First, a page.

Rehman believes development should not be stopped and it should go side by side with protection of basic rights of people.

However, Ahmed Rafay Alam, an environment lawyer and activist, says there is no enemy of development. “If it snatches the right to life, it must be banned.”

He says that “in the Musharraf’s era five cement plants were installed in Chakwal and the worst is that now their capacity has been enhanced. Now these factories will extract more water.” He says the issue has assumed international significance as the pond at Katas Raj has dried up. “Identity is also one of the fundamental rights. Hindus will never visit the temple if their identity is snatched by drying up the water of ponds.”

Alam lauds the Chief Justice of Supreme Court for taking notice of this issue and condemns the Evacuee Trust Property Board (ETPB) for failing to play its due role. “The claim of cement factories using too little water is wrong. Huge volumes of water are required to form slurry by mixing clay with limestone etc. So there is no doubt these factories with huge production capacities extract water in abundance on a daily basis.”

Siddiqul Farooq, Chairman ETPB, agrees water level has gone down and natural water ponds have dried up because of scarcity of rains and the high numbers of water bores in every other house and the cement factories in the area. As the chairman of the ETPB, he welcomes the action taken by the Supreme Court of Pakistan and shares plans of constructing a swimming pool at Katas Raj. “We will manage water for this pool from the surrounding areas through different means and will not let it dry. Hindu pilgrims will come here and take their purifying bath without any worry.”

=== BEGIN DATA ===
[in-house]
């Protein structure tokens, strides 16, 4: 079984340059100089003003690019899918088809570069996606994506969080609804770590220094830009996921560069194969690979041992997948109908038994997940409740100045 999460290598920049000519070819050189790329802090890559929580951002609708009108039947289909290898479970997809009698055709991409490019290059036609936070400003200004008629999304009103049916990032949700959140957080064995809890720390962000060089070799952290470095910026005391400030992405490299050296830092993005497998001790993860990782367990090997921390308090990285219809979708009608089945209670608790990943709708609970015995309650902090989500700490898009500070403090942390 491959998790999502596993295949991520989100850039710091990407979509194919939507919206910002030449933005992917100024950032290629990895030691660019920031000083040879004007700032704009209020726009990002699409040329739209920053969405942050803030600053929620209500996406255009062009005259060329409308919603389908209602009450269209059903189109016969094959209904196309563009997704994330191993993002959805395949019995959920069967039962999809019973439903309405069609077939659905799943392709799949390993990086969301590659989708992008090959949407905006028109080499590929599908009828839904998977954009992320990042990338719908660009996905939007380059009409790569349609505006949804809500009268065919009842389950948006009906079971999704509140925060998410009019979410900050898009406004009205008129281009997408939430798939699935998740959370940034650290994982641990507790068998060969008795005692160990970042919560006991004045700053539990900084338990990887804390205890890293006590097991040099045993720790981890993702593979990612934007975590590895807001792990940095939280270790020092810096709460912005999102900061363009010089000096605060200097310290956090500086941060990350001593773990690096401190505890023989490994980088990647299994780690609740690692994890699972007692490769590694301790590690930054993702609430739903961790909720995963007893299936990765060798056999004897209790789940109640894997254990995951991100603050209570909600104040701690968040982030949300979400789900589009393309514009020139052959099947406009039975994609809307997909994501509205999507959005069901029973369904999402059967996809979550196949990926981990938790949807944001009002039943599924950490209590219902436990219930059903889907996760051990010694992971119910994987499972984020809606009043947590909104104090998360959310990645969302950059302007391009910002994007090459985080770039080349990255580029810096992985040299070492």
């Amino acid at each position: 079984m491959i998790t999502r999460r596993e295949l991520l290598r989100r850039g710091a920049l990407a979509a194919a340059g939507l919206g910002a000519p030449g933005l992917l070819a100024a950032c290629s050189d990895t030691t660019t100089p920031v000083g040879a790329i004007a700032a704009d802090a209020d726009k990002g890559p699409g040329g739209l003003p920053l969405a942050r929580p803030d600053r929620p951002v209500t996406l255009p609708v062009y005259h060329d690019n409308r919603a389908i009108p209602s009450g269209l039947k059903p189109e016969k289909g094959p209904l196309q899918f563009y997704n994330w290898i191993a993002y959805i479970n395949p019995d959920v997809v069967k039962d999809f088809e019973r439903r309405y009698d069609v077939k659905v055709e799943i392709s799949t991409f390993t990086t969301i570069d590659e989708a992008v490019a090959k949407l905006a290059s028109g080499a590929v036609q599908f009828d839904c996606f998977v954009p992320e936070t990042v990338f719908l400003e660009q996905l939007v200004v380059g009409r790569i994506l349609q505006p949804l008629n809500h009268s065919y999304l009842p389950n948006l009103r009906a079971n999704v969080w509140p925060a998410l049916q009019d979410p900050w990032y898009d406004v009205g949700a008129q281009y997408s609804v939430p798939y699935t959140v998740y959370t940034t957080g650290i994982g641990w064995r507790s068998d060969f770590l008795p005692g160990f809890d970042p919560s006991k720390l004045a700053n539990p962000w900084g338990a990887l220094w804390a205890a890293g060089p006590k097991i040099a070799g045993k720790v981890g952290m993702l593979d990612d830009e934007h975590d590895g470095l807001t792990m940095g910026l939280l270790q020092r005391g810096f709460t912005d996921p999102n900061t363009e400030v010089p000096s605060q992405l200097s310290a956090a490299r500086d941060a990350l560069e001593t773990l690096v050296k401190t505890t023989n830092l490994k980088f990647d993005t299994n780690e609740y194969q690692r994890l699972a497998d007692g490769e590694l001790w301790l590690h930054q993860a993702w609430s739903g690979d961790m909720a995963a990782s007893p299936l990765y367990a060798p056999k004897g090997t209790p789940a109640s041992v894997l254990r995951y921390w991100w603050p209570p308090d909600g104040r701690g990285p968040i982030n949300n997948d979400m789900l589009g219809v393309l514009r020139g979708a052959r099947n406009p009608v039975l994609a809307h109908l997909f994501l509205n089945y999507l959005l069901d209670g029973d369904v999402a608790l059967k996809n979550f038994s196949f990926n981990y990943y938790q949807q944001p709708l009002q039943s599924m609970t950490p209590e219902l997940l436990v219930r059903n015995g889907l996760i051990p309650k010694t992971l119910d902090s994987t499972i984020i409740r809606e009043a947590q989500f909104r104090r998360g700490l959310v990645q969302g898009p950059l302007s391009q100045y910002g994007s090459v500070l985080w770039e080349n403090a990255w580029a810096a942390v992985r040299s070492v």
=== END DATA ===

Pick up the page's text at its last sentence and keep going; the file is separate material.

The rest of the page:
He disagrees with Rafay Alam and says the factories cannot be banned or shut down “because the country is dependent on cement industry”. Besides, he says, “the livelihood of too many people is attached with cements factories”.

Meanwhile, the locals demand that the cement factories should be asked to undo the damage they have done to the environment and a complete ban imposed on setting up of new cement factories in the area. What they suggest is that water should be brought from the nearby River Jhelum through pipes by these factories and used to recharge ground water as well as produce cement, This, in their opinion, is not impossible as big companies can cover such costs from their corporate social responsibility budgets.

Khalti, Sher. Cementing a disaster. The News on Sunday, November 5, 2017.